ok so I'm very new at classes and don't quite understand them much so this may seem simple.

What I have to do basically is write a program that takes in an angle (for example 149degree symbol34.8' W) and then prints it out on to the screen. I have to write a main() function that displays an angle initialized with the three argument constructor and an uninitialized angle that uses the default constructor.

Here's what I have so far:

#include <iostream>
 
using namespace std;
 
void greeting();
//Diplays the greeting.
 
class Angle
{
   public:
      Angle()
      {
          degrees = 0;
          mins = 0;
          direction = 0;
      }
      Angle(int d, double m, char di)
      {
            d = degrees;
            m = mins;
            di = direction;
      }
      ~Angle(){}
      void getAngle();
      void displayAngle();
   private:
      int degrees;
      double mins;
      char direction;
};
 
int main()
{
   char runagain;
   Angle x;
 
   greeting();
 
   do
   {
      x.getAngle();
      x.displayAngle();
 
 
      cout << endl << endl << "Do you wish to run again? y/n ";
      cin >> runagain;
      runagain = tolower (runagain);
      cout << endl;
   }
   while(runagain !='n');
 
   system("pause");
   return 0;
}
 
void greeting()
{
   cout << "This program will print out angles that the user enters.\n";
}
 
void Angle::getAngle()
{
   cout << "Please enter the number of degrees, minutes, and the direction: ";
   cin >> degrees >> mins >> direction;
}
 
void Angle::displayAngle()
{
   cout << "Angle is: " << degrees << (char)248 << mins << "'" << direction << endl;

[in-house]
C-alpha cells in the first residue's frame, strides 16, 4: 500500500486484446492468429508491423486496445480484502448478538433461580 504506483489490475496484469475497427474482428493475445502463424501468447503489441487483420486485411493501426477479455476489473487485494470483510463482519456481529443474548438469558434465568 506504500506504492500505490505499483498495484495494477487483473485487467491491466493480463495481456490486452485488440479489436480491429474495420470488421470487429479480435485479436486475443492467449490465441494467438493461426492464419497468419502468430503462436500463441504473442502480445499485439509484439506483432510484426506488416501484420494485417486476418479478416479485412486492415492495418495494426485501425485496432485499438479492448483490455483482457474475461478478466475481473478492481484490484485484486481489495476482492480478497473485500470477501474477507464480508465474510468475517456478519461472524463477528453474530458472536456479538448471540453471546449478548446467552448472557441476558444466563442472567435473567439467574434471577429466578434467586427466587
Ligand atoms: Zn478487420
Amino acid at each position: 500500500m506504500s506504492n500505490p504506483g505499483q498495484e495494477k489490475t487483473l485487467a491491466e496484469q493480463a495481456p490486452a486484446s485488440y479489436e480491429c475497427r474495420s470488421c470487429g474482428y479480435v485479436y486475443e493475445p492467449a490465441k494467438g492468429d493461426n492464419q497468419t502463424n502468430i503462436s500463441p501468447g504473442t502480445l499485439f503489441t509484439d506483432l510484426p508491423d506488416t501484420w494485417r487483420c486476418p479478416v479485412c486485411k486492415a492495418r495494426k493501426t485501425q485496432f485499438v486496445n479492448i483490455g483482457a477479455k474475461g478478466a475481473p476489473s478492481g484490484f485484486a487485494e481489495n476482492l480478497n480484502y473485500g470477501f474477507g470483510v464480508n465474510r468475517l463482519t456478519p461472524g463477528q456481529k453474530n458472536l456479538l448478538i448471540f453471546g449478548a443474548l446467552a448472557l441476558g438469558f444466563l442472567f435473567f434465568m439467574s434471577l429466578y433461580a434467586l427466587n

}

I can't seem to be able to enter something that doesn't have three arguments and have it print out the default. Please help?

In that case, instead of accepting the input from user in the form of integers, accept the input in the form of string. Parse to string and find out whether the user has entered one, two, three values.

Extract the values from the string using a string stream. If he has entered less than three values, print out the default, if not, then print out the values as entered by the user.

To facilitate this, give default values out to the constructor as 0.0 so that if any one parameter is not supplied, the default value will be bound to the instance members.

Angle(int i = 0, double d = 0.0, char c = 0)
{
   inclination = i;
   degree = d;
   choice = c;
}

Also better seperate the class declaration from the definition in real scenarios.

Another possibility is to accept input using 3 separate cout+cin, which might be easier for you. Although for sake of learning string parsing basics you should try what AD suggested..